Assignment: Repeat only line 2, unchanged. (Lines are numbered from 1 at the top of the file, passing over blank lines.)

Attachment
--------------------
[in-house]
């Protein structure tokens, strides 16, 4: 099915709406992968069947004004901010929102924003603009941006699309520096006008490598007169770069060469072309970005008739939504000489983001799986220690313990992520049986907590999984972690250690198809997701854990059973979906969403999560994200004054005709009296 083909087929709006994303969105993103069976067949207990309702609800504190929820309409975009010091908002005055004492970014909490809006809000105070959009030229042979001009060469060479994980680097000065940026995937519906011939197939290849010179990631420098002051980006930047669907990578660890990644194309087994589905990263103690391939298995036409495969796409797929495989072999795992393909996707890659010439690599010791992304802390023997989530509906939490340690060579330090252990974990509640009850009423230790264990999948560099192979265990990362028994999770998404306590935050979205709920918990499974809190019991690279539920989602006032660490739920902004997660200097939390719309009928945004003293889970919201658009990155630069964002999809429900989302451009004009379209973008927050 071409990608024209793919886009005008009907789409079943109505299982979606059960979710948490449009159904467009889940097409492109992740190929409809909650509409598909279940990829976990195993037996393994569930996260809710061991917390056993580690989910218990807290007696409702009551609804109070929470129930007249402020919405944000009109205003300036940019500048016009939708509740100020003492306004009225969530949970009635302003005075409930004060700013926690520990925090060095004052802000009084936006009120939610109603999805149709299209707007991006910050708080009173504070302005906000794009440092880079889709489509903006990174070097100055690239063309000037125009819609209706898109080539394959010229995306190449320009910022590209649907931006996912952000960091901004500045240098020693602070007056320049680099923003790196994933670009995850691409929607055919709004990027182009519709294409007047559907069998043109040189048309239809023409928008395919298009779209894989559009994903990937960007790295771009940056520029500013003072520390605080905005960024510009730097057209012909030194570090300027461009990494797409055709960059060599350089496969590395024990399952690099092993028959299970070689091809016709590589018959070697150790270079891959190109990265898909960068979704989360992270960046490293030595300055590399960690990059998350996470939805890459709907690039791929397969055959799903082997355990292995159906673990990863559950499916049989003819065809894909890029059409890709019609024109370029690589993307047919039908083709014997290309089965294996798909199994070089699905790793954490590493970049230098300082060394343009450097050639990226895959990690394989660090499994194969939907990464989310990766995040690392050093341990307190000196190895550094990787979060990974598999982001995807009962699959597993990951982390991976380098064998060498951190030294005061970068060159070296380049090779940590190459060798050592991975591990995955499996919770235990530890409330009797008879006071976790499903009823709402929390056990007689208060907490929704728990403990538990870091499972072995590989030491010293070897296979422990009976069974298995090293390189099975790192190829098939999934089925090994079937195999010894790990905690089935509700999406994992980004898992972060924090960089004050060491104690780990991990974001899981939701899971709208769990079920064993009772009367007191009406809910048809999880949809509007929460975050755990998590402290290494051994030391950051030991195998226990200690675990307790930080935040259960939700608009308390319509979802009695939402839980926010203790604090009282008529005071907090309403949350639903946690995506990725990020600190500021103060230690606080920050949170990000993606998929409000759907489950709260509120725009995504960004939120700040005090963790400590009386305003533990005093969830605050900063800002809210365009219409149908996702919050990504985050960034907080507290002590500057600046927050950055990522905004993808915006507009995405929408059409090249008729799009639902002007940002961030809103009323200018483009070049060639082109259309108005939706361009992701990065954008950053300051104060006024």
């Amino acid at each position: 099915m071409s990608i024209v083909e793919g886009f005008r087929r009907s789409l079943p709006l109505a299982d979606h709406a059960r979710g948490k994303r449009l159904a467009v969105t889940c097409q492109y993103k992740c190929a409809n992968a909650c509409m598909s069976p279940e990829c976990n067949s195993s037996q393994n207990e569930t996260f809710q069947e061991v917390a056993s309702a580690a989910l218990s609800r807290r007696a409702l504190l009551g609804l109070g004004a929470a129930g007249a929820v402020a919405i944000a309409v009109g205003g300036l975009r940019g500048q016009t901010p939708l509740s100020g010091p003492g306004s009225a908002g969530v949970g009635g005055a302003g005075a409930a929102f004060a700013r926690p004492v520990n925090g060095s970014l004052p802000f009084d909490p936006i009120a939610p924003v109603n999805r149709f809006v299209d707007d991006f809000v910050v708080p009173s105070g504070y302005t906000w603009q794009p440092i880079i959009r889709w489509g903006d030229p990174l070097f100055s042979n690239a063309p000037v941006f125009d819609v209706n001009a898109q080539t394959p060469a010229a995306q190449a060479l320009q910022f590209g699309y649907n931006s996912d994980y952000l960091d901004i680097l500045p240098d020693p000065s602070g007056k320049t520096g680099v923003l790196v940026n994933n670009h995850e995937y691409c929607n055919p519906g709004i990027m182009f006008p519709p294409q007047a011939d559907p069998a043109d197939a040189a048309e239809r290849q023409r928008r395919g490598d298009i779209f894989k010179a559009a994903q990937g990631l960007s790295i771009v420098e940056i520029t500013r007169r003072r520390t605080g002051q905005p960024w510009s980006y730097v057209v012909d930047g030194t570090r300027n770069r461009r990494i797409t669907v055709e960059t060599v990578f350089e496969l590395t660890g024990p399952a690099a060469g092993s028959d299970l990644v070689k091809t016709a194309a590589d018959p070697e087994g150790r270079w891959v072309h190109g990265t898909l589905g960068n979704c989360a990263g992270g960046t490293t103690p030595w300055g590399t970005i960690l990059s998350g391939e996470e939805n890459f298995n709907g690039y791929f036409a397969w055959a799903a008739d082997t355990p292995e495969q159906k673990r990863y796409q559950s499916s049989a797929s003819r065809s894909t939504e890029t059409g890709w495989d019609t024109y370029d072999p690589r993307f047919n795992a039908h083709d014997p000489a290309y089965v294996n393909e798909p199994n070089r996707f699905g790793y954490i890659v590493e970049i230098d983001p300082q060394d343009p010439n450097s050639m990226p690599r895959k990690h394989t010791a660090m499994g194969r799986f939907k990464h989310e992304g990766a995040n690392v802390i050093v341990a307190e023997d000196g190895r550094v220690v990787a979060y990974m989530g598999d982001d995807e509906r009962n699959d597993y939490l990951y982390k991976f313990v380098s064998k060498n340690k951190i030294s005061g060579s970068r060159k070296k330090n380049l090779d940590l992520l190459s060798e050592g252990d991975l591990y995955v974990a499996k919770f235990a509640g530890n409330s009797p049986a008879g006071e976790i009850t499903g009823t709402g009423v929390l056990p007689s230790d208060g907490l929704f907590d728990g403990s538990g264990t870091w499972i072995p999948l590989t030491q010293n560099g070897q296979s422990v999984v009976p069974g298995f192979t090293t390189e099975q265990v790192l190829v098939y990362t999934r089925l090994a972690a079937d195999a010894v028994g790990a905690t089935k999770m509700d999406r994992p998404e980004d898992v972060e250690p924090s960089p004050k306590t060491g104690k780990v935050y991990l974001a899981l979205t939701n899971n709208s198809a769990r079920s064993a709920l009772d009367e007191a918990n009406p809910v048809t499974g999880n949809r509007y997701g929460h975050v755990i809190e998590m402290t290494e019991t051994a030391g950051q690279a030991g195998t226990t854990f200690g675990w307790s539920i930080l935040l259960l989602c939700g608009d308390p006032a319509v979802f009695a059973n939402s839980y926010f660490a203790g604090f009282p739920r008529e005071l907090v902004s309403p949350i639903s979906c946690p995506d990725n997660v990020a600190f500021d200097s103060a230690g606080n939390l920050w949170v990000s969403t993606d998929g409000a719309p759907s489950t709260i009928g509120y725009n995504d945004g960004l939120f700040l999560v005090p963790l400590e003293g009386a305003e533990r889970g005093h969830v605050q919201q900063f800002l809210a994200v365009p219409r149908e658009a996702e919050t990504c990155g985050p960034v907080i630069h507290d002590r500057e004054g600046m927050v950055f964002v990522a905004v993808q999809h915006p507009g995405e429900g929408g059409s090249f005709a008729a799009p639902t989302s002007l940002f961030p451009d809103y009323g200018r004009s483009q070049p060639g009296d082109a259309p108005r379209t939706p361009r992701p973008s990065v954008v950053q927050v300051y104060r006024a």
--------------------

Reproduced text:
């Protein structure tokens, strides 16, 4: 099915709406992968069947004004901010929102924003603009941006699309520096006008490598007169770069060469072309970005008739939504000489983001799986220690313990992520049986907590999984972690250690198809997701854990059973979906969403999560994200004054005709009296 083909087929709006994303969105993103069976067949207990309702609800504190929820309409975009010091908002005055004492970014909490809006809000105070959009030229042979001009060469060479994980680097000065940026995937519906011939197939290849010179990631420098002051980006930047669907990578660890990644194309087994589905990263103690391939298995036409495969796409797929495989072999795992393909996707890659010439690599010791992304802390023997989530509906939490340690060579330090252990974990509640009850009423230790264990999948560099192979265990990362028994999770998404306590935050979205709920918990499974809190019991690279539920989602006032660490739920902004997660200097939390719309009928945004003293889970919201658009990155630069964002999809429900989302451009004009379209973008927050 071409990608024209793919886009005008009907789409079943109505299982979606059960979710948490449009159904467009889940097409492109992740190929409809909650509409598909279940990829976990195993037996393994569930996260809710061991917390056993580690989910218990807290007696409702009551609804109070929470129930007249402020919405944000009109205003300036940019500048016009939708509740100020003492306004009225969530949970009635302003005075409930004060700013926690520990925090060095004052802000009084936006009120939610109603999805149709299209707007991006910050708080009173504070302005906000794009440092880079889709489509903006990174070097100055690239063309000037125009819609209706898109080539394959010229995306190449320009910022590209649907931006996912952000960091901004500045240098020693602070007056320049680099923003790196994933670009995850691409929607055919709004990027182009519709294409007047559907069998043109040189048309239809023409928008395919298009779209894989559009994903990937960007790295771009940056520029500013003072520390605080905005960024510009730097057209012909030194570090300027461009990494797409055709960059060599350089496969590395024990399952690099092993028959299970070689091809016709590589018959070697150790270079891959190109990265898909960068979704989360992270960046490293030595300055590399960690990059998350996470939805890459709907690039791929397969055959799903082997355990292995159906673990990863559950499916049989003819065809894909890029059409890709019609024109370029690589993307047919039908083709014997290309089965294996798909199994070089699905790793954490590493970049230098300082060394343009450097050639990226895959990690394989660090499994194969939907990464989310990766995040690392050093341990307190000196190895550094990787979060990974598999982001995807009962699959597993990951982390991976380098064998060498951190030294005061970068060159070296380049090779940590190459060798050592991975591990995955499996919770235990530890409330009797008879006071976790499903009823709402929390056990007689208060907490929704728990403990538990870091499972072995590989030491010293070897296979422990009976069974298995090293390189099975790192190829098939999934089925090994079937195999010894790990905690089935509700999406994992980004898992972060924090960089004050060491104690780990991990974001899981939701899971709208769990079920064993009772009367007191009406809910048809999880949809509007929460975050755990998590402290290494051994030391950051030991195998226990200690675990307790930080935040259960939700608009308390319509979802009695939402839980926010203790604090009282008529005071907090309403949350639903946690995506990725990020600190500021103060230690606080920050949170990000993606998929409000759907489950709260509120725009995504960004939120700040005090963790400590009386305003533990005093969830605050900063800002809210365009219409149908996702919050990504985050960034907080507290002590500057600046927050950055990522905004993808915006507009995405929408059409090249008729799009639902002007940002961030809103009323200018483009070049060639082109259309108005939706361009992701990065954008950053300051104060006024």